Fly Like a Butterfly!
By Rinna Sanchez-Baluyut, Head Teacher
“Fly like a butterfly.
Fly like a butterfly.
Fly like a butterfly through the sky.”
This song, sung by Bari Koral, is often played during music and movement time in our Twos class. As soon as children hear this song, they grab their scarves, run around the yard and flap their arms pretending to fly like butterflies. This song became even more meaningful this year when caterpillars visited our classroom.
In the spring, tiny painted lady caterpillars arrived in bug jars for children to examine. The crawling larvae displayed their black fuzzy bodies and soft spine extensions as children observed their movements with magnifying glasses. The children shared what they noticed with their peers and teachers.
Gray: “They’re moving! This one’s not moving! Why isn’t he moving?”
Ollie: “They have many legs.”
Dylan: “What are they eating?”
Every day, some children would immediately head over to the caterpillars after arrival and would marvel at the changes. As the days and weeks progressed, the children continued to inspect the caterpillars diligently and patiently.
Tilly: “They’re more big!”
Lainey: “They look like they got bigger!”
Gemma: “They got so big, so big! How did they get so big?”
As the caterpillars grew and formed their chrysalides, a teacher transferred them to a bigger net enclosure. Fascinated and curious about this transformation, some children took a much closer look. Teachers would ask questions: “I wonder what they’re doing in their chrysalis? How long do you think they’ll stay inside?” Children readily shared their insights, observations and assumptions:
Juliet: “They turned into “tootoons” (cocoons)! They’re hanging from the top!”
Lee: “It’s wearing a sleeping bag!”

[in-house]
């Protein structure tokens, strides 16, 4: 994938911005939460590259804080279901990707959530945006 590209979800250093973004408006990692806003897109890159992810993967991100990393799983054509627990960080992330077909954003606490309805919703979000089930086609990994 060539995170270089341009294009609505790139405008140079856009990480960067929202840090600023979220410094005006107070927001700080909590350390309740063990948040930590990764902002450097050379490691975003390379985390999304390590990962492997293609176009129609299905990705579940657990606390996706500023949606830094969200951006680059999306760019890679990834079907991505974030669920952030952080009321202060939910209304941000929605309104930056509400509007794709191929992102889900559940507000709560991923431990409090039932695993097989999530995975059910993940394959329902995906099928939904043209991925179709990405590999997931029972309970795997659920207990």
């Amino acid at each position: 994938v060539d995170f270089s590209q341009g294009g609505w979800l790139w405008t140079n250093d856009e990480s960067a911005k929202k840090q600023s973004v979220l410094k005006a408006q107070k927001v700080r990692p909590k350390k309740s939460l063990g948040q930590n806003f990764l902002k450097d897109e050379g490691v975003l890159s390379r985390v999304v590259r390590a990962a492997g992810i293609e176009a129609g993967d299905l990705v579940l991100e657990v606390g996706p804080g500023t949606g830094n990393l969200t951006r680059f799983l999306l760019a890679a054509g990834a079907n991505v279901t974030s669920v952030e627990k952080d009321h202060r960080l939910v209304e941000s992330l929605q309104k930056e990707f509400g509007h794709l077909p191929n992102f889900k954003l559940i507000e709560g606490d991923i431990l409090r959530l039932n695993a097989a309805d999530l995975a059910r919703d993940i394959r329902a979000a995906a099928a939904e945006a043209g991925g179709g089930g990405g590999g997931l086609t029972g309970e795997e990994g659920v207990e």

Peter: “And soon they’ll become butterflies! Big butterflies!”
The following week, the children discovered butterflies had emerged. Delighted and amazed by their transformation, children were captivated by the painted lady butterflies. They noticed their colors, their patterned wings and the food they were eating. They spent an extended period examining the butterflies.
Gray: “Hi, butterfly! It’s orange now! This one have brown, and orange and white.”
Naia: “I notice that one is very tiny.”
Sarah: “Look at this one. This one is sleeping. It need to eat.”
Aerin: “They eat outside. You know butterflies pollinate flowers. They need to drink the flowers. They need to find her mom. They need to go home with her daddy.”
Once the butterflies were ready to take flight, the class slowly released them. The teacher gently took out one butterfly at a time and transferred it to a child’s hand. While some butterflies took flight, others decided to stay on a child’s hand, which offered an invaluable opportunity for children to admire and gaze at them. This experience even allowed one child who was anxious about butterflies to quell her fears as a butterfly calmly stayed on her hand for over 30 minutes.
Throughout the caterpillars’ metamorphoses to butterflies, the children regularly visited, observed and investigated the transformation. They hunted daily for changes in the caterpillars and looked through books to deepen their understanding of the process. Additionally, teachers offered materials such as paint, colored pencils and markers so children could create their own interpretations of the caterpillars and butterflies.
We noticed that as the children examined the caterpillars in the bug jars and the butterflies in their hands, they remained patient and regulated their impulses, showing compassion and gentleness toward the small creatures. Although excited by the transformation, the children remained calm and quiet to avoid frightening the butterflies. This shared experience allowed children to participate in a joint conversation about the process and express their thoughts, share their observations and ask questions.
The children’s interest in the natural world was not limited to caterpillars. This became evident as they searched for other small living things in our yard. Roly-polies, slugs, ladybugs and spiders were some of the other creatures they keenly sought out and placed in bug jars that were later shared during story time.
Although the progression of this metamorphosis took a few weeks, children invested their time and energy, building curiosity about what would transpire. Their observations brought new meaning to the song “Fly Like a Butterfly” as children grabbed those scarves and flapped their own wings when they danced during music time.